Magnification is the over-exaggeration of shortcomings or a problem’s importance while minimizing the importance of reputable attributes.


With this type of thinking, one tends to see it as proof of one’s shortcomings when there is a negative occurrence but does not allow positive events to have much of an impact.


This can affect behavior by contributing to fear, anxiety, and panic since it magnifies insignificant problems.


Cognitive behavioral therapy aims to demagnify and balance out how one views situations.




Catastrophizing is a way of thinking that can involve preemptively thinking the absolute worst outcome will come out of a situation. This cognitive distortion can cause normal worry to escalate quickly into outright panic.


This behavior can lead to extreme anxiety, depression, and suicidal ideation.


Mind Reading


Mind reading is a type of cognitive distortion that involves the belief that someone will react a certain way or think a certain way when this is rarely the case. It can also include predicting how events will unfold in a particular manner, which can be done to avoid a difficult situation.




Labeling involves judging yourself or another person based on a single behavior and not being willing to see the whole picture. This can put you or others in a restrictive box without room for perspective growth.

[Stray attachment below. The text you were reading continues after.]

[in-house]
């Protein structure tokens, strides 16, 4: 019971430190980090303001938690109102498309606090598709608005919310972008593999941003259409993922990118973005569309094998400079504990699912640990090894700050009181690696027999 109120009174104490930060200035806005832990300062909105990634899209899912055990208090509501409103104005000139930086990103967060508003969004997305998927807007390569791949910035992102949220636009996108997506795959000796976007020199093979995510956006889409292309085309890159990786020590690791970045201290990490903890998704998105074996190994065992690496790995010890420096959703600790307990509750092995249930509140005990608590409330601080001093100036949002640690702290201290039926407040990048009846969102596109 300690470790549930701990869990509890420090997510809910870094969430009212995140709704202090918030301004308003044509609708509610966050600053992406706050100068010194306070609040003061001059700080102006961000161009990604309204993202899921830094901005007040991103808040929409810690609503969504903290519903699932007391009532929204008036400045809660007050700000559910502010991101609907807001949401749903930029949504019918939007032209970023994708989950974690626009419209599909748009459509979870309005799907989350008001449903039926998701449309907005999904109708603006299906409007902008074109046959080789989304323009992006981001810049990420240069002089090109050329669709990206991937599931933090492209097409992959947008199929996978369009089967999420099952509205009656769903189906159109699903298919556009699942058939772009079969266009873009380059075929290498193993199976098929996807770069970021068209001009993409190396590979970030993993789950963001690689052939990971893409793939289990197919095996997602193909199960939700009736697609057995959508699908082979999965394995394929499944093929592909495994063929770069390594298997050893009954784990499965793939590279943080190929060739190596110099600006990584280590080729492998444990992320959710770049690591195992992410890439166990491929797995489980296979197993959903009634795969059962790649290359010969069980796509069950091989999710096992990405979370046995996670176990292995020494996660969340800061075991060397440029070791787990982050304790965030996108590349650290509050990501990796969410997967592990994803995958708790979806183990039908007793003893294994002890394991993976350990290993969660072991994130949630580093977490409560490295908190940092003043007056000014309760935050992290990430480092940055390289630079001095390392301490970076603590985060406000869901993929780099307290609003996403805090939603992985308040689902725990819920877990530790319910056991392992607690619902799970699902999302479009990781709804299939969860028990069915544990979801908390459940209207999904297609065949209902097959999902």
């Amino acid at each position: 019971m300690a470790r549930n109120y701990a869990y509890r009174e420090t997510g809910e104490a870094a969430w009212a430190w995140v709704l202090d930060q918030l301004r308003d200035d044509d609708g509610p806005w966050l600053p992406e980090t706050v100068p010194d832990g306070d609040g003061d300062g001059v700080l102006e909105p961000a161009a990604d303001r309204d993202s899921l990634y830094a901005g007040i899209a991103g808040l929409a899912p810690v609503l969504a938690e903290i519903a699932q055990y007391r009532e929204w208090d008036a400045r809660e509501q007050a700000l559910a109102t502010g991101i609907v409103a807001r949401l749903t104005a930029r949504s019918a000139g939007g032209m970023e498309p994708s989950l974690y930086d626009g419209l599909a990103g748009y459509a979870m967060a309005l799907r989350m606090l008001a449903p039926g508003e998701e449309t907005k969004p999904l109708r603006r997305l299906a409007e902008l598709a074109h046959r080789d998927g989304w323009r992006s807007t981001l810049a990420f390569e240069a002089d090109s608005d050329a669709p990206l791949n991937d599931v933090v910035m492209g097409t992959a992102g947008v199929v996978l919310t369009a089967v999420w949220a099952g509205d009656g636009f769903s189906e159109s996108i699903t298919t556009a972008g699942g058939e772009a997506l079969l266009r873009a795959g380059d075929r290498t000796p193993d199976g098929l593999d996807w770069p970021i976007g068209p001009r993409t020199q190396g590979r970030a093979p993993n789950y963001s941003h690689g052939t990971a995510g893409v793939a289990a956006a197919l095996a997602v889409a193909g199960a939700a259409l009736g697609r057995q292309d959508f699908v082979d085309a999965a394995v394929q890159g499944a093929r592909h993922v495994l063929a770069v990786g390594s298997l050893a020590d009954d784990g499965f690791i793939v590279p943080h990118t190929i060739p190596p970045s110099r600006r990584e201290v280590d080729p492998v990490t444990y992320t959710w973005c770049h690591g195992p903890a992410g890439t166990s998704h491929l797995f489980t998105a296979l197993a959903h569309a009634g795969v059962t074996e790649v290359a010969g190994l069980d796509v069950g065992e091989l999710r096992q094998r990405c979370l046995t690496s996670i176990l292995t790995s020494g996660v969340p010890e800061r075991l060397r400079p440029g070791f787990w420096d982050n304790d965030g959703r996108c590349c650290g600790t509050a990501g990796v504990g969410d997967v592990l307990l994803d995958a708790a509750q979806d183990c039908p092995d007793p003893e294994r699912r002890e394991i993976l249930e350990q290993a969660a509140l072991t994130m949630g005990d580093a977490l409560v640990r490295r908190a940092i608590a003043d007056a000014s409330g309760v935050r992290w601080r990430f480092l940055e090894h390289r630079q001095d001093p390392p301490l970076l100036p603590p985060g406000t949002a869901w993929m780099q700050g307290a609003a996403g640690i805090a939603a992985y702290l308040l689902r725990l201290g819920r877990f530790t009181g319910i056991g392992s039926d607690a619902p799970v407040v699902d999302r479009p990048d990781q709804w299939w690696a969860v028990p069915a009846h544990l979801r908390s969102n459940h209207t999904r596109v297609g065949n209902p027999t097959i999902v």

This behavior can lead to everything from shame to depression, and cognitive behavioral therapy works to help have a more holistic view of oneself and others.


Personalization and Blame


Personalization and blame involve entirely blaming yourself or others for a situation when there are, in fact, a variety of uncontrollable factors involved.


This cognitive distortion can lead to feelings of inadequacy, shame, and guilt. Feelings of resentment can also occur if you blame others without acknowledging your role in a situation.


‘Should’ Statements


“Should” statements involve thinking you “should” or “must” do certain things.


This type of cognitive distortion can emphasize unrealistic standards and lead to self-defeat. This, in turn, can lead to panic, depression, and anxiety. It is also possible for these feelings to lead to alcohol and substance abuse.


CBT to Treat Drug and Alcohol Abuse